By breaking the Iran deal, Trump is alienating the US’s biggest foreign investors

Shell is one of several European companies affected by the breakup that employs thousands of Americans.
Shell is one of several European companies affected by the breakup that employs thousands of Americans.
Image: Reuters/Arnd Wiegmann
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It will be months, or years, before the world feels the full impact of Donald Trump ripping up the Iran nuclear deal. One thing that seems certain: The fraying relationship between the White House and European allies will come under further strain.

This could rebound on the US economy. European companies have long been the top investors in the US, and accounted for over 60% of the total foreign investment in recent years. They support 4.1 million US jobs directly, and accounted for $42 billion in spending on research and development in the US in 2014.

Now, some of Europe’s biggest companies are scrambling to figure out the fate billions of dollars in deals made with Iran. Since the Iran agreement was signed in 2015, a host of large European companies have discussed investments, signed agreements, or formed partnerships in Iran, many of them in the oil, gas, automotive, and pharmaceutical sectors.

Many of these companies are also heavily invested in the US, trade in US dollars, and do business with US banks. This means that the US Treasury could impose fines or even freeze their American assets if they continue to do business in Iran when so-called “secondary sanctions” are imposed.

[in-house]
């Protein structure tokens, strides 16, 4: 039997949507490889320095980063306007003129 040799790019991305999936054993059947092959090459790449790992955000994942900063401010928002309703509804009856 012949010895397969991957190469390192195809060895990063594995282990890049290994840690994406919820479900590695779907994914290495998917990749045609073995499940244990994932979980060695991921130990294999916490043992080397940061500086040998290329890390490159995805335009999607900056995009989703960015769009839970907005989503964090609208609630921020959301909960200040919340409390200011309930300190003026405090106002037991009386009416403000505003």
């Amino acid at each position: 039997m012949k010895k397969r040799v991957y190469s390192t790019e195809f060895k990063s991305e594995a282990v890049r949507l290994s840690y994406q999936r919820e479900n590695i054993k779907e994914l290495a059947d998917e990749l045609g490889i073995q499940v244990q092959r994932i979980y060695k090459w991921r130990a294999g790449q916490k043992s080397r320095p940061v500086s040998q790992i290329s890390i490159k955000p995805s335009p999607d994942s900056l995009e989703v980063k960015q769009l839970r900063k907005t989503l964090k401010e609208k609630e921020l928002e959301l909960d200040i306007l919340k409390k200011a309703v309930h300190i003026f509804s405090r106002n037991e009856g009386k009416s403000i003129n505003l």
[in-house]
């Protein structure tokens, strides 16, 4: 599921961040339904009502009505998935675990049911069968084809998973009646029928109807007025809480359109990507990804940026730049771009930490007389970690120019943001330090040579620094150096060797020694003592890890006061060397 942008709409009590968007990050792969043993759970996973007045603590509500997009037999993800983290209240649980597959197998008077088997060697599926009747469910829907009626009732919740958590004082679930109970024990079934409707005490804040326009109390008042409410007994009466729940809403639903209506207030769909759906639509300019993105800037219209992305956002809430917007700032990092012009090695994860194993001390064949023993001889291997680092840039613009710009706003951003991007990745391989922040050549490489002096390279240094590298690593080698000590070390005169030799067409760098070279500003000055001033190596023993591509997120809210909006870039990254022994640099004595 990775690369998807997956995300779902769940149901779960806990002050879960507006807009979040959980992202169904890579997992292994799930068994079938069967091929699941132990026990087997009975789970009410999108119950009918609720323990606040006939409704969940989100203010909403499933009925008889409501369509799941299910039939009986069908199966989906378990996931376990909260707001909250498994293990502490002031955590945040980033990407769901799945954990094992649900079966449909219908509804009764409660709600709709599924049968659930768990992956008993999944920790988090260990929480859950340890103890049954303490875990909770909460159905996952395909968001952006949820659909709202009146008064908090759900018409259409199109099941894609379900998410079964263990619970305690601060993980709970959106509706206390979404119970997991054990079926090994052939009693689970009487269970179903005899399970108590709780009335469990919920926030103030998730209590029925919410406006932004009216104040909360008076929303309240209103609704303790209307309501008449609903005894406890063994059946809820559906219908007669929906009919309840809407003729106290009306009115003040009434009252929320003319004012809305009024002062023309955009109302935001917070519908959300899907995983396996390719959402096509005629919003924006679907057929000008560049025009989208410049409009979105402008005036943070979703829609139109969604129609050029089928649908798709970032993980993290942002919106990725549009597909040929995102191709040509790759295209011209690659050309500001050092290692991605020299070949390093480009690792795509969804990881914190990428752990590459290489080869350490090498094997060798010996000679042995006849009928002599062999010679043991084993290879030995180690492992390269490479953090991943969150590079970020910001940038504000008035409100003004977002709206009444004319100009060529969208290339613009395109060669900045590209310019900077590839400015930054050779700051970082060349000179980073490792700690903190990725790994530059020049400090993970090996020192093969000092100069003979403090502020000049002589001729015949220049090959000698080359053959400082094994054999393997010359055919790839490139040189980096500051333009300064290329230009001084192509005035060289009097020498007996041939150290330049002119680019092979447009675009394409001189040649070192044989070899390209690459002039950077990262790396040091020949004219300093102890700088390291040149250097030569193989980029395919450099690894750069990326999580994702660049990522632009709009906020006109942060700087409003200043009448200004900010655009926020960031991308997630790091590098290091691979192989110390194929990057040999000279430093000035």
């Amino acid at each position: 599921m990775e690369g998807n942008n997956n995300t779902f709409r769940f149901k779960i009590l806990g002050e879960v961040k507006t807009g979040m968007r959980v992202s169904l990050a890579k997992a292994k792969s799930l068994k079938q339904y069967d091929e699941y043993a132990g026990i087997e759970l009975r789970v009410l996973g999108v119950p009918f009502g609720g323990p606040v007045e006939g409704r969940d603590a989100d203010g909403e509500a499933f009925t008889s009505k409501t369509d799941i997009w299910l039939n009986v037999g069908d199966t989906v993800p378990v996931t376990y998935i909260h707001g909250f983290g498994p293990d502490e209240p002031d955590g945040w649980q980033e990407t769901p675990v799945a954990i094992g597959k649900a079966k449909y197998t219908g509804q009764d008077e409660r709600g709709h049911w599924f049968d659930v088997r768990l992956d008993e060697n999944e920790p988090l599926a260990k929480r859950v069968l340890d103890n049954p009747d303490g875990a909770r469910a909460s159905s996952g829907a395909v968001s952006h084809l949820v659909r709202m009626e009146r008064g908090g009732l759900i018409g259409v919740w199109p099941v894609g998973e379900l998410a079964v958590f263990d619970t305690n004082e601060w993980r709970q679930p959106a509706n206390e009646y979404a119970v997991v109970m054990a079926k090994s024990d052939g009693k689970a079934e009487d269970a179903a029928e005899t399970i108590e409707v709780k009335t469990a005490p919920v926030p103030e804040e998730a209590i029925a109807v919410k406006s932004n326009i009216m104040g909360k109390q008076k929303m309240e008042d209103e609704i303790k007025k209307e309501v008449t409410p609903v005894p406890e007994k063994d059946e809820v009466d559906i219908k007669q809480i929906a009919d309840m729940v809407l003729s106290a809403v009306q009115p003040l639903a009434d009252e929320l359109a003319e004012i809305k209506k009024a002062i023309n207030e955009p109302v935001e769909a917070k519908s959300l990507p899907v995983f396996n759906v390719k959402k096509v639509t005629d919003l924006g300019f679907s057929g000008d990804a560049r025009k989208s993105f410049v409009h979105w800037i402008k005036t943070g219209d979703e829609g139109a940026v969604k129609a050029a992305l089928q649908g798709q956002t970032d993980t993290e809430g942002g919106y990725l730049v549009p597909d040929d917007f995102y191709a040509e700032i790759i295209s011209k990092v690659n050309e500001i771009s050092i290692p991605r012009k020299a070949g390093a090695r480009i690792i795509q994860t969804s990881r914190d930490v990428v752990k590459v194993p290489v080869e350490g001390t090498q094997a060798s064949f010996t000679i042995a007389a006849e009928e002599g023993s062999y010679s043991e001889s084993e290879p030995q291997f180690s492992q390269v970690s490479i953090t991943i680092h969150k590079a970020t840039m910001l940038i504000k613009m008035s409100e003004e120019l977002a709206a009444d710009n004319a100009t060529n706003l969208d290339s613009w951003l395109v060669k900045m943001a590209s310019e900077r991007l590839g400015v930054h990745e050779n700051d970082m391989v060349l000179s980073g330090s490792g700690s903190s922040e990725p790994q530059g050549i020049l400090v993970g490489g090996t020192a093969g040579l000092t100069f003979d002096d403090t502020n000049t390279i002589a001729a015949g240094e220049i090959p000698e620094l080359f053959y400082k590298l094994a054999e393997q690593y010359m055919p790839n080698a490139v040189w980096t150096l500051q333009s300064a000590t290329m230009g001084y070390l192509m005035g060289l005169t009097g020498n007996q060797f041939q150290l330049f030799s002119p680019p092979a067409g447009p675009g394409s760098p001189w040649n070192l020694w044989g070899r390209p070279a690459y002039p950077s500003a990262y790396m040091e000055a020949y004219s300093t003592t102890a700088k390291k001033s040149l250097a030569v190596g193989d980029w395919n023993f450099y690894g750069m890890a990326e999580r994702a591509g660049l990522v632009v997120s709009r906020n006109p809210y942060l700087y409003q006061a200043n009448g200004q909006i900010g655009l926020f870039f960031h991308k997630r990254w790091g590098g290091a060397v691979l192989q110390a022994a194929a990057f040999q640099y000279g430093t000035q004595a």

Most global companies have big operations in the US, because US households account for nearly a third of all global consumption. Just a handful of the highest-profile European companies with plans to expand in Iran also employ tens of thousands of Americans in their US operations.

Investment and hiring in the US has become increasingly politicized since Trump was elected. After he pressured CEOs from around the world to invest in the US, many of these same European companies made a point of increasing their US presence.

French carmaker Peugeot has a $430 million deal to produce cars with an Iranian partner; its parent company said in January that it would open a new headquarters in Atlanta as part of a US “comeback.”

German auto giant Daimler has partnered with an Iranian company to sell trucks; Daimler’s Mercedes-Benz division said last September it would invest $1 billion in the US to expand an Alabama plant, hiring 600. It already employs nearly 24,000 in the US.

Danish pharma group Novo Nordisk was an early entrant to Iran, saying in 2016 it would become the first western pharmaceutical company to build a manufacturing plant there. It employs over 6,000 in the US from its Plainsboro, New Jersey headquarters.

None of these companies have said so far that they intend to cut back on US investment or hiring after the US broke the Iran deal. Many are holding out hope—however slim—that they can maintain both their established American business and burgeoning operations in Iran. “The international reach of US sanctions makes the US the economic policeman of the planet, and that is not acceptable,” said France’s finance minster.

At the very least, however, a traditionally reliable group of investors in the US may be less responsive to the wishes of a president whose zero-sum “America First” policies have a large and lasting impact on their operations far from US shores.